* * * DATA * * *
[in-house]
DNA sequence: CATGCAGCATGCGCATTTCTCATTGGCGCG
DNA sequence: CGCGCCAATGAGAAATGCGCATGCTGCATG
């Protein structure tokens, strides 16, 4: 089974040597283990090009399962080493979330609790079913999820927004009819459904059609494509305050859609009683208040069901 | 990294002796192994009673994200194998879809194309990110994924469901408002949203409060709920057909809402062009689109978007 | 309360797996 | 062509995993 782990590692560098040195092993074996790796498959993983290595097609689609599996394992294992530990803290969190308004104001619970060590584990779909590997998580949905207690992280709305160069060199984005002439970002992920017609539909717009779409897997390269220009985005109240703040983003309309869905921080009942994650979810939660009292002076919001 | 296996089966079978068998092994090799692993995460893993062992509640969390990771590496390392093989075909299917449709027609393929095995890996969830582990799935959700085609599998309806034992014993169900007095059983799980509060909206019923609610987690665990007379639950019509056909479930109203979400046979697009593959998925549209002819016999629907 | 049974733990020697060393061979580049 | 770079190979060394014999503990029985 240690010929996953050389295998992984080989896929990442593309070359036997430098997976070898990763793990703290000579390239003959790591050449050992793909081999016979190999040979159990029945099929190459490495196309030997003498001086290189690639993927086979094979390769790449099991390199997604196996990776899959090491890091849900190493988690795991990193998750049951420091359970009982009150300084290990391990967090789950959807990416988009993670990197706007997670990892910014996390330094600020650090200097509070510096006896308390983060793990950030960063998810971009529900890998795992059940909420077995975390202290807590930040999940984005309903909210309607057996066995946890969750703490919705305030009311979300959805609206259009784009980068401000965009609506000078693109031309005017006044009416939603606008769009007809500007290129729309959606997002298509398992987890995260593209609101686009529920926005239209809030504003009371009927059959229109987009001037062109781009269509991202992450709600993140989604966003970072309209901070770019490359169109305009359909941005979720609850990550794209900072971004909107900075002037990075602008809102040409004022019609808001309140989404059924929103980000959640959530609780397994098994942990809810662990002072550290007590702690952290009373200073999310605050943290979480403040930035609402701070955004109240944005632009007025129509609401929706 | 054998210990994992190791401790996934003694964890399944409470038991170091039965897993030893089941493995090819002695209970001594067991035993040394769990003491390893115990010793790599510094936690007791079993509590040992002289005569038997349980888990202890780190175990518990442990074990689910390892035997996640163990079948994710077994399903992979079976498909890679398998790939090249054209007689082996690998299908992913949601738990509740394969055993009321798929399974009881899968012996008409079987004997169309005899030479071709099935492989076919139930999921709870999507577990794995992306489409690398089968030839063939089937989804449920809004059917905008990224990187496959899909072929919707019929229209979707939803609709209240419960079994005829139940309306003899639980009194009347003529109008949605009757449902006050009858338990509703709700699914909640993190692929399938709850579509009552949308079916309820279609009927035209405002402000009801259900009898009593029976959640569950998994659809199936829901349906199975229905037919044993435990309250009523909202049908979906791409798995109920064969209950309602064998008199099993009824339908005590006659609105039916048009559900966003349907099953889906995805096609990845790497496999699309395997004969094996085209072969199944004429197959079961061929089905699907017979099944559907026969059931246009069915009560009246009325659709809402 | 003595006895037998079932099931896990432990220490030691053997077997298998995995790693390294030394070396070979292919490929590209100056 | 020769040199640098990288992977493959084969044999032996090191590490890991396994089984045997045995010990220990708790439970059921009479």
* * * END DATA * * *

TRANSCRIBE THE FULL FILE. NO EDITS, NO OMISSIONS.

[in-house]
DNA sequence: CATGCAGCATGCGCATTTCTCATTGGCGCG
DNA sequence: CGCGCCAATGAGAAATGCGCATGCTGCATG
């Protein structure tokens, strides 16, 4: 089974040597283990090009399962080493979330609790079913999820927004009819459904059609494509305050859609009683208040069901 | 990294002796192994009673994200194998879809194309990110994924469901408002949203409060709920057909809402062009689109978007 | 309360797996 | 062509995993 782990590692560098040195092993074996790796498959993983290595097609689609599996394992294992530990803290969190308004104001619970060590584990779909590997998580949905207690992280709305160069060199984005002439970002992920017609539909717009779409897997390269220009985005109240703040983003309309869905921080009942994650979810939660009292002076919001 | 296996089966079978068998092994090799692993995460893993062992509640969390990771590496390392093989075909299917449709027609393929095995890996969830582990799935959700085609599998309806034992014993169900007095059983799980509060909206019923609610987690665990007379639950019509056909479930109203979400046979697009593959998925549209002819016999629907 | 049974733990020697060393061979580049 | 770079190979060394014999503990029985 240690010929996953050389295998992984080989896929990442593309070359036997430098997976070898990763793990703290000579390239003959790591050449050992793909081999016979190999040979159990029945099929190459490495196309030997003498001086290189690639993927086979094979390769790449099991390199997604196996990776899959090491890091849900190493988690795991990193998750049951420091359970009982009150300084290990391990967090789950959807990416988009993670990197706007997670990892910014996390330094600020650090200097509070510096006896308390983060793990950030960063998810971009529900890998795992059940909420077995975390202290807590930040999940984005309903909210309607057996066995946890969750703490919705305030009311979300959805609206259009784009980068401000965009609506000078693109031309005017006044009416939603606008769009007809500007290129729309959606997002298509398992987890995260593209609101686009529920926005239209809030504003009371009927059959229109987009001037062109781009269509991202992450709600993140989604966003970072309209901070770019490359169109305009359909941005979720609850990550794209900072971004909107900075002037990075602008809102040409004022019609808001309140989404059924929103980000959640959530609780397994098994942990809810662990002072550290007590702690952290009373200073999310605050943290979480403040930035609402701070955004109240944005632009007025129509609401929706 | 054998210990994992190791401790996934003694964890399944409470038991170091039965897993030893089941493995090819002695209970001594067991035993040394769990003491390893115990010793790599510094936690007791079993509590040992002289005569038997349980888990202890780190175990518990442990074990689910390892035997996640163990079948994710077994399903992979079976498909890679398998790939090249054209007689082996690998299908992913949601738990509740394969055993009321798929399974009881899968012996008409079987004997169309005899030479071709099935492989076919139930999921709870999507577990794995992306489409690398089968030839063939089937989804449920809004059917905008990224990187496959899909072929919707019929229209979707939803609709209240419960079994005829139940309306003899639980009194009347003529109008949605009757449902006050009858338990509703709700699914909640993190692929399938709850579509009552949308079916309820279609009927035209405002402000009801259900009898009593029976959640569950998994659809199936829901349906199975229905037919044993435990309250009523909202049908979906791409798995109920064969209950309602064998008199099993009824339908005590006659609105039916048009559900966003349907099953889906995805096609990845790497496999699309395997004969094996085209072969199944004429197959079961061929089905699907017979099944559907026969059931246009069915009560009246009325659709809402 | 003595006895037998079932099931896990432990220490030691053997077997298998995995790693390294030394070396070979292919490929590209100056 | 020769040199640098990288992977493959084969044999032996090191590490890991396994089984045997045995010990220990708790439970059921009479």